Talk They Hear You

SAMHSA’s underage drinking prevention campaign helps parents and caregivers start talking to their children early about the dangers of alcohol.

This campaign aims to reduce underage drinking and substance use among youths under the age of 21 by providing parents and caregivers with information and resources they need to address alcohol and other drug use with their children early.

https://www.samhsa.gov/underage-drinking

Talking With Your Teen About…

What to do with unused medications

Proper Medication Disposal

Promptly remove expired, unwanted, or unused medicines from your home to help reduce the chance that others accidentally take or intentionally misuse the unneeded medicine, and to help reduce drugs from entering the environment. (www.fda.gov)

Here is a list of local sites that will take back and dispose of your unused medications all year round:

Open Drop Off:

  • Beaufort County Government Building – 4819 Bluffton Prkwy, Bluffton, SC 29910*
  • Beaufort County Sheriff’s Office – 70 Shelter Cove Ln., Hilton Head Island, SC 29928
  • Beaufort County Sheriff’s Office – 2001 Duke St., Beaufort, SC 29902
  • Bluffton Police Department – 101 Progressive Street, Bluffton, SC 29910**
  • Chelsea Medical Center -719 Okatie Highway, Okatie, SC 29909
  • CVS, Bluffton – 1006 Fording Island Road, Bluffton, SC 29910
  • CVS Hilton Head Island – 10 Pope Avenue, Hilton Head Island, SC, 29928
  • Ulmer Family Pharmacy – 68 Bluffton Rd. #6, Bluffton, SC 29910
  • Walgreens, Okatie – 138 Okatie Center Blvd, Okatie, SC 29909

*In partnership with Beaufort Memorial Hospital, Beaufort County Sheriff’s Office, and LCAHY.

** In partnership with Bluffton Police Department and LCAHY.

Customers Only:

  • Burke’s Pharmacy – 1101 Main St., Hilton Head  Island, SC 29926
  • Bluffton Pharmacy – 167 Bluffton Rd B, Bluffton, SC 29910

Free DisposeRx Packets:

  • Walmart Pharmacies
  • Sams Club Pharmacies

(What is DisposeRx?)

LCAHY participates in National Take Back Day.

 
 

 

 

 

 

 

 

 

 

 

 

 

 

 

 

 

 

 

 

Proper Home Disposal:

Mix the medicines (do NOT crush tablets or capsules) with an unpalatable substance such as dirt, kitty litter, or used coffee grounds. This prevents thievery or diversion of medicines from the trash. Then, place the mixture in a container such as a zip-lock or sealable plastic bag, and throw the container away in your household trash. (www.fda.gov)

Safe Home Storage:

  • Securely close all caps on medications after use.
  • Remove medications from all locations that are easily accessible and in plain sight.
  • Remind guests to choose safe storage of their medications while in your home.
  • Talk to friends and family members about safe home storage.

Resources

JustPainKillers.com – Opioid Alternatives

Opioid Overdose

The Surgeon General’s Spotlight on Opioids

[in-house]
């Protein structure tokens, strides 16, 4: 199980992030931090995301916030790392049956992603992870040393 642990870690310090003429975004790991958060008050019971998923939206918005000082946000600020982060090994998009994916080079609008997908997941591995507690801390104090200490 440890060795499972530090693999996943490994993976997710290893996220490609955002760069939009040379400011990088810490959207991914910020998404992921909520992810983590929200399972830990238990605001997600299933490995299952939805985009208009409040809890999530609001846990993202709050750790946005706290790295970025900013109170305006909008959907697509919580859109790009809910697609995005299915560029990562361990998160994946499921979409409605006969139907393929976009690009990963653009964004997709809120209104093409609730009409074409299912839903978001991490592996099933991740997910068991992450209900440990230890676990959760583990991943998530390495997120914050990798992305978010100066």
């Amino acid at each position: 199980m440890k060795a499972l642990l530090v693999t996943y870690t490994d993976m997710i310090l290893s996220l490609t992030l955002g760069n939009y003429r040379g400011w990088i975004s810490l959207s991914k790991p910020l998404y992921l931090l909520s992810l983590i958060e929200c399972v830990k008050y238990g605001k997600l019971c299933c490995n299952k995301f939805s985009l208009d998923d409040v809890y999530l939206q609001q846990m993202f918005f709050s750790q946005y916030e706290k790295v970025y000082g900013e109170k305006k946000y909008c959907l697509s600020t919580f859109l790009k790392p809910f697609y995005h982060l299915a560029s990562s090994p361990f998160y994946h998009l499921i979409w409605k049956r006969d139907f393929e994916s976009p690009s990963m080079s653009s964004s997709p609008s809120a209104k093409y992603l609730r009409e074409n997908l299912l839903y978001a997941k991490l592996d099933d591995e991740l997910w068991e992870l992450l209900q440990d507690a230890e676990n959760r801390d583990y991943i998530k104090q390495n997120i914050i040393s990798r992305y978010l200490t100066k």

Beaufort County Library Resources

Operation Prevention

Get Smart About Drugs

DEA: One Pill Can Kill 

Lifesaving Naloxone

 

E-cigarette Use - Know the Risks

Surgeon General Advisory: E-Cigarettes an Epidemic

E-cigarette use poses a significant – and avoidable – health risk to young people in the United States. Besides increasing the possibility of addiction and long-term harm to brain development and respiratory health, e-cigarette use is associated with the use of other tobacco products that can do even more damage to the body. Even breathing e-cigarette aerosol that someone else has exhaled poses potential health risks. (surgeongeneral.gov)

 

Get the facts. Know the risks. Take action. And get resources.

Go to the Surgeon General’s Website.

Center for Disease Control (CDC) information on Electronic Cigarettes.

Truth Initiative – Inspiring Tobacco-Free Lives

Become A Smoke-Free Teen

Tobacco, Nicotine and E-Cigarettes

This Is Quitting

E-Cigarette Prevention

Video on Dangers of E-Cigarettes, Vaping and JUULS (taped at Bluffton High School).

Drug-Free Communities

$625,000 Grant Awarded!

White House Drug Policy Awards $625,000 to LowCountry Alliance for Healthy Youth

 

Richard Baum, Acting Director of National Drug Control Policy (ONDCP), announced 719 Drug-Free Communities (DFC) Support Program grants totaling $89 million. The grants will provide local community coalitions funding to prevent youth substance use, including prescription drugs, marijuana, tobacco, and alcohol. LowCountry Alliance for Healthy Youth was the only grant recipient in South Carolina and will receive $625,000 in DFC grant funds over a five year period, from 2017-2022, receiving $125,000 each year. The Community Foundation of the Lowcountry will serve as the fiscal agent.

Recognizing that local problems need local solutions, DFC-funded coalitions engage multiple sectors of the community and employ a variety of strategies to address local drug problems. Coalitions are comprised of community leaders, parents, youth/youth serving organizations, schools, faith-based and fraternal organizations, healthcare and business professionals, government, law enforcement, and media.

The Drug-Free Communities (DFC) Support Program, created by the Drug-Free Communities Act of 1997, is the Nation’s leading effort to mobilize communities to prevent youth substance use. The DFC Program is directed by the White House Office of National Drug Control Policy (ONDCP), in partnership with the Substance Abuse and Mental Health Services Administration (SAMHSA).